Book Review – “The Anatomy of Greatness” by Brandell Chamblee

Ever look at swings from the past greats and compare them to today’s players? Ever wonder why we don’t see more of those swings today? Brandel Chamblee must be wondering the same thing too.

If you’re into golf, you probably know Brandel Chamblee. Perhaps not as the first round leader of the 1999 Masters. But more as the lead analyst for The Golf Channel. His reputation of an analyst isn’t always a glowing or popular one. He can be known to troll at bit on social media, and has been known to block people at the slightest disagreement.

You know what? The guy does a ton of research, his points are often well backed by facts. As much as you may not like him, he’s usually right and tough to debate.

In comes his book, The Anatomy of Greatness. Mr. Chamblee takes a look at the golf swing and shows time tested methods of what has worked for the best players. Players from Bobby Jones, Byron Nelson, Ben Hogan, Micky Wright, Jack Nicklaus, Gary Player, Annika Sorenstam and Tiger-Slam era Tiger Woods are all on display.

Using the pictures he best thought backed his points, Chamblee goes across the entire golf swing; from the grip to the finish, looking at what has worked best for these players.

Interestingly enough, a lot of this goes against current modern teaching. Where a lot of teachers will advocate for a neutral grip, Chamblee shows the strong grip is consistent amongst great players. Where modern teachers will tell you to put the ball in different spots depending on the club, Chamblee shows how a player like Jack Nicklaus actually hit every club from the same ball position. Where modern teachers stress a straight back, Chamblee shows how that a slightly curved back has actually been preferred.

A lot of people have dismissed Chamblee on various his points. Some suggest his lack of big time success doesn’t make him qualified to make the comments he does. I never bought that argument. Great players don’t necessary make great teachers; and the best teachers aren’t always the best players.

What The Anatomy of Greatness gives is clear, concise, and solid examples of how some of golf’s all time best went about playing the game. A lot of the examples in the book are not what you see on PGA Tour practice ranges nowadays, but it’s hard to argue the roster of Chamblee’s examples.

So, do they actually work?

After finishing the book on a Friday night, I went out to the range Saturday and decided to change my entire setup based on Chamblee’s book. I’ve been struggling a bit in the early season; especially so with the driver. I was looking for a fresh approach to the swing and see if it worked.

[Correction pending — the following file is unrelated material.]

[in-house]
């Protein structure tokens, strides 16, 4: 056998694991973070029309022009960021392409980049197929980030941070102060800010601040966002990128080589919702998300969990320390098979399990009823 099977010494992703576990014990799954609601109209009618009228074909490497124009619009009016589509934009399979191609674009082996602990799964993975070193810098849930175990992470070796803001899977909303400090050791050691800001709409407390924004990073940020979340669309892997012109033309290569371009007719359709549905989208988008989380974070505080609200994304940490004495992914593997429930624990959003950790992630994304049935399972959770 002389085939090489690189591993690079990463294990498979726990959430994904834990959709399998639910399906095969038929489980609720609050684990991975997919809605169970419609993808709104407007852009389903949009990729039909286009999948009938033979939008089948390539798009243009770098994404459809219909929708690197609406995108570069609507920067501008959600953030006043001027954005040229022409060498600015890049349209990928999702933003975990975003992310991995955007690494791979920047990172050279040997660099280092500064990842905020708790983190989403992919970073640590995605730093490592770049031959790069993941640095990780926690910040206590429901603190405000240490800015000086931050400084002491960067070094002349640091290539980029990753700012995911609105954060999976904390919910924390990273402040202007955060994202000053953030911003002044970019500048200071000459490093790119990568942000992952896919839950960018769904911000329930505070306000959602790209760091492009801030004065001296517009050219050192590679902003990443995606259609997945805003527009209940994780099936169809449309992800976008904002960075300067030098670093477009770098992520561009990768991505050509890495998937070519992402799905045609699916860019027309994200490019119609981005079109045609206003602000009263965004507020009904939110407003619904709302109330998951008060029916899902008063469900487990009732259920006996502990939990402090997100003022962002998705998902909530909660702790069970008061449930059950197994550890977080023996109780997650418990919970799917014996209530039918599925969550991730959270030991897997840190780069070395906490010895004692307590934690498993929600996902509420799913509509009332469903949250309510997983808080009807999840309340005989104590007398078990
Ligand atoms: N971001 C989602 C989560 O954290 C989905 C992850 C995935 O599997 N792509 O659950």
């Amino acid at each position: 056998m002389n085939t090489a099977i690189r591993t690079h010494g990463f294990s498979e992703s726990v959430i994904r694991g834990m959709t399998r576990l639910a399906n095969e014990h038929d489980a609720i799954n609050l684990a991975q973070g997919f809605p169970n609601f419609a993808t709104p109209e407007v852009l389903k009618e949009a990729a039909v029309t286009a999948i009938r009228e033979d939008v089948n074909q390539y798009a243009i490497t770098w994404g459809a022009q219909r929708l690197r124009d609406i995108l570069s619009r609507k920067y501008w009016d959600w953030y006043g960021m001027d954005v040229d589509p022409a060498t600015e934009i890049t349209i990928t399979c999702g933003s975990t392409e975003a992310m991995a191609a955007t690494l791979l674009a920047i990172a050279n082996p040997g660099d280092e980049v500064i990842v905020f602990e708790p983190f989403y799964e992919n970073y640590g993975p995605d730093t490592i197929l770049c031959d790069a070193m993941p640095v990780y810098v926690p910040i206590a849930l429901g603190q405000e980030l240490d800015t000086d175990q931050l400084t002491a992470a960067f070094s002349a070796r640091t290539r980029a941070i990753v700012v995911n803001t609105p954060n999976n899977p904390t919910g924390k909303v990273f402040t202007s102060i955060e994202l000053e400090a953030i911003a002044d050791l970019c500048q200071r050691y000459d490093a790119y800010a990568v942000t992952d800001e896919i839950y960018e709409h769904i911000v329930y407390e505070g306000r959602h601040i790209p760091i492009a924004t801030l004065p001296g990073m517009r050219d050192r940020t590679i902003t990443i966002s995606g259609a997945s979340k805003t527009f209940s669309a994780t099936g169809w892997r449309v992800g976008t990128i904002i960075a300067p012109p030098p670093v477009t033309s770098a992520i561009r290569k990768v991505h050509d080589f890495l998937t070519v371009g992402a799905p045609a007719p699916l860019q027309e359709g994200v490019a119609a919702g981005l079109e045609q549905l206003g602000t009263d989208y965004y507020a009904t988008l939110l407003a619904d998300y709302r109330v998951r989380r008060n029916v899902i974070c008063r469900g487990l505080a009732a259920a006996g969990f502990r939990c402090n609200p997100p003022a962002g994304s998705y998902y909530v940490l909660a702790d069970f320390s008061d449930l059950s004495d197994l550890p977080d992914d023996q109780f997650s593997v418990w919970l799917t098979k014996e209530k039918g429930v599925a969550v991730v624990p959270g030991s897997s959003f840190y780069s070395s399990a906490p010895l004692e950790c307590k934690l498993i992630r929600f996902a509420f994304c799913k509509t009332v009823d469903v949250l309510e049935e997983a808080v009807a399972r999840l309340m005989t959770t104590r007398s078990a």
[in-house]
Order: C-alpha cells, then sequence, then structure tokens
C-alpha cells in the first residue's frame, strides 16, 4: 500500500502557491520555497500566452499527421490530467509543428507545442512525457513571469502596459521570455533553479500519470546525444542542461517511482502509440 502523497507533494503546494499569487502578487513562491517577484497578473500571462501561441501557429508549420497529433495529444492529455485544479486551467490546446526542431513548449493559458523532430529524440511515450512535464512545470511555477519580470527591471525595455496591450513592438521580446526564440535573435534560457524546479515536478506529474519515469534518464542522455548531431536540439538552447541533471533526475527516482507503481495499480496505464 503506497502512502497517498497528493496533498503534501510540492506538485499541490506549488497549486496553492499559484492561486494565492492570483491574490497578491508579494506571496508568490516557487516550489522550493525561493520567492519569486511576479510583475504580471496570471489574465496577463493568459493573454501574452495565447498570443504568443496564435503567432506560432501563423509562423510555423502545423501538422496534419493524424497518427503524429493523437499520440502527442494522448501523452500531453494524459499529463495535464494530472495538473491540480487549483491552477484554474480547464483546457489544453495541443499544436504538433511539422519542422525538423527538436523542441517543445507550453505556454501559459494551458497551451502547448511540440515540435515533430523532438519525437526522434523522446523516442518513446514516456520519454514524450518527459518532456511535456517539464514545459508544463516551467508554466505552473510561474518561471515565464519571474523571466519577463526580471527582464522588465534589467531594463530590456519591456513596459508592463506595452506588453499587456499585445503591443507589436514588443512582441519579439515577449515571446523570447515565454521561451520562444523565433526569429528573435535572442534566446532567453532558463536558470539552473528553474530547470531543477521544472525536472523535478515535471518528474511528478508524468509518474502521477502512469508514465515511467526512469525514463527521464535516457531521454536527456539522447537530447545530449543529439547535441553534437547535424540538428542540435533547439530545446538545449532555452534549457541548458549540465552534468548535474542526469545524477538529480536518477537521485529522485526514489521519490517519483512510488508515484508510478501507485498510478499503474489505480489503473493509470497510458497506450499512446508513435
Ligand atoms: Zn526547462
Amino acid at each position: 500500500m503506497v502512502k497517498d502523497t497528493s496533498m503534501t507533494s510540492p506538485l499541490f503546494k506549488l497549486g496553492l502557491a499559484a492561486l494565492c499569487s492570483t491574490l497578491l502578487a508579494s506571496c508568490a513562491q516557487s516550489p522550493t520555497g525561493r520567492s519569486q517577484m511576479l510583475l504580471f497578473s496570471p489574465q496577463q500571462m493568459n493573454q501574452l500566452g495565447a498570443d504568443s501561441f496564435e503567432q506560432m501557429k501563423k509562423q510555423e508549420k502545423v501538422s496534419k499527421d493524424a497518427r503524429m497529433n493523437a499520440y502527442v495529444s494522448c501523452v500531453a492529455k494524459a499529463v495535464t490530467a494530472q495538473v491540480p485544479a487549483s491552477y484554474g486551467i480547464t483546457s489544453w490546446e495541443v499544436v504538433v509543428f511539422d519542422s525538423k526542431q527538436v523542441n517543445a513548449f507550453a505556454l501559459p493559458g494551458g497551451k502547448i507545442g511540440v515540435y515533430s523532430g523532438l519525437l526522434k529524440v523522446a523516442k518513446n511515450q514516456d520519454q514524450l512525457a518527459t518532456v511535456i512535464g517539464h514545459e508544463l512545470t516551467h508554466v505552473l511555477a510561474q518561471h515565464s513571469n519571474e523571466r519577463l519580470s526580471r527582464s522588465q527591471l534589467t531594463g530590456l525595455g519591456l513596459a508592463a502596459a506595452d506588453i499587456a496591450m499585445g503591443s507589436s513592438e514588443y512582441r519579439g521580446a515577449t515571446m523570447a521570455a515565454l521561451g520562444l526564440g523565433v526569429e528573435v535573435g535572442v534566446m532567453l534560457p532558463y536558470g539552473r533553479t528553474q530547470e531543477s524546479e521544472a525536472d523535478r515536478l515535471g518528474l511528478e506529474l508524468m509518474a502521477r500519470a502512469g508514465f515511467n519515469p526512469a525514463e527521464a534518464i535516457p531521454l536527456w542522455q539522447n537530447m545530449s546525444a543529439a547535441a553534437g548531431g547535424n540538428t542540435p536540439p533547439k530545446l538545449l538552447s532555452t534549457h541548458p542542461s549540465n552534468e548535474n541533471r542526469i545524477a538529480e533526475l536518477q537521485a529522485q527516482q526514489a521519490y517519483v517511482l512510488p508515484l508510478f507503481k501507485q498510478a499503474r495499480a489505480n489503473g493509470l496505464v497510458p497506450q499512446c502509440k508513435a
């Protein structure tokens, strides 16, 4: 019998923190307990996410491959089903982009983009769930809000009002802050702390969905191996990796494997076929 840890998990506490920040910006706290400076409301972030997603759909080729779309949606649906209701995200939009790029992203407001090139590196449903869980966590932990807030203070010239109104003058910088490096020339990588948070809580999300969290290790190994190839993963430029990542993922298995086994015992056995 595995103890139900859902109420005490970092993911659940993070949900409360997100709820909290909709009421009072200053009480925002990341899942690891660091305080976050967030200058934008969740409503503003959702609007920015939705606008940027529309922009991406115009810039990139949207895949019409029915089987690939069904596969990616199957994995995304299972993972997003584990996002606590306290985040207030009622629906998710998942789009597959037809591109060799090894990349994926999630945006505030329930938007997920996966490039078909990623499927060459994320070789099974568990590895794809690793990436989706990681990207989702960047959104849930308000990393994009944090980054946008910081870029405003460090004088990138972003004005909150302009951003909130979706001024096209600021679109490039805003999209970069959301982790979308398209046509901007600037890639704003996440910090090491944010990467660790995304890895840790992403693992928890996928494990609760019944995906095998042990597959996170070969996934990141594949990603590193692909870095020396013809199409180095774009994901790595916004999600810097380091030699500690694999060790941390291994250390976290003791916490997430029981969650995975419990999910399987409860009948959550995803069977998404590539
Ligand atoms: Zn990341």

Wedges worked immediately. The rest of the bag took some time, and I may have more work to do with the long irons. But I must say, I hit some of the longest drives I’ve ever hit. This after just one 30 minute range session and 9 holes of play.

I was able to get this book out of the Cincinnati Library, but I will be purchasing it after my experience this past weekend. If the techniques worked for Bobby Jones and Jack Nicklaus, they must be pretty good, eh?

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Posted in Golf Swing
4 comments on “Book Review – “The Anatomy of Greatness” by Brandell Chamblee
  1. Interesting stuff. I don’t agree with a lot of opinions as it relates to players and the tour, but he does seem to know the swing pretty well. May be worth a read!


    • I’m lucky that Cincinnati has a fantastic library system and had this book readily available. Even if Cincy doesn’t have it, there’s a network of Ohio libraries I can search for books for; just takes longer to get in my hands.

      During my last lesson, my pro was putting me in positions I didn’t think were right (either for me or in general). Two big ones were having a straight-edge back and ball position much further away from me.

      The former has never worked with me. Despite my young-ish age, my lower back isn’t the best, and doing the straight back thing always created a lot of tension, which is never a good thing in a golf swing. As for the latter, Byron Nelson always said you can’t have the ball too close to you. Again, a tension thing.

      After the lesson, I pretty much tried to forget everything that was just taught to me. I had trouble finding my old swing back, that, with the exception of driver, I was pretty happy with. After a couple of pretty bad rounds in me, I had to get some new swing thoughts.

      This book came at the right place and right time for me. I’ve always wondered by more players didn’t use swings from previous generations. Or, why Tiger ever changed his swing to begin with. This book is Chamblee’s thesis on the swing. It’s not just older swings. Jamie Sadlowski (long-driver) uses the same techniques; as does Phil, and this may be a reason Phil’s still competing at 45 and Tiger’s riding IR at the moment.

      I realize I may be in the honeymoon phase of these swing thoughts and movements, but I’m willing to give them a chance.


      • Good stuff here. Sounds like an interesting read. I think Tiger is hurt because of too much heavy lifting and military drills, but I do wonder why he ever changed from the Butch swing. Good luck with your game and keep working.


  2. Criss,

    Thanks for this review, I’ll be interested to pick this book up and give it a read. Although Brandel can get on my nerves sometimes, he leaves no stones unturned in his research and definitely has a good knowledge of the golf swing.



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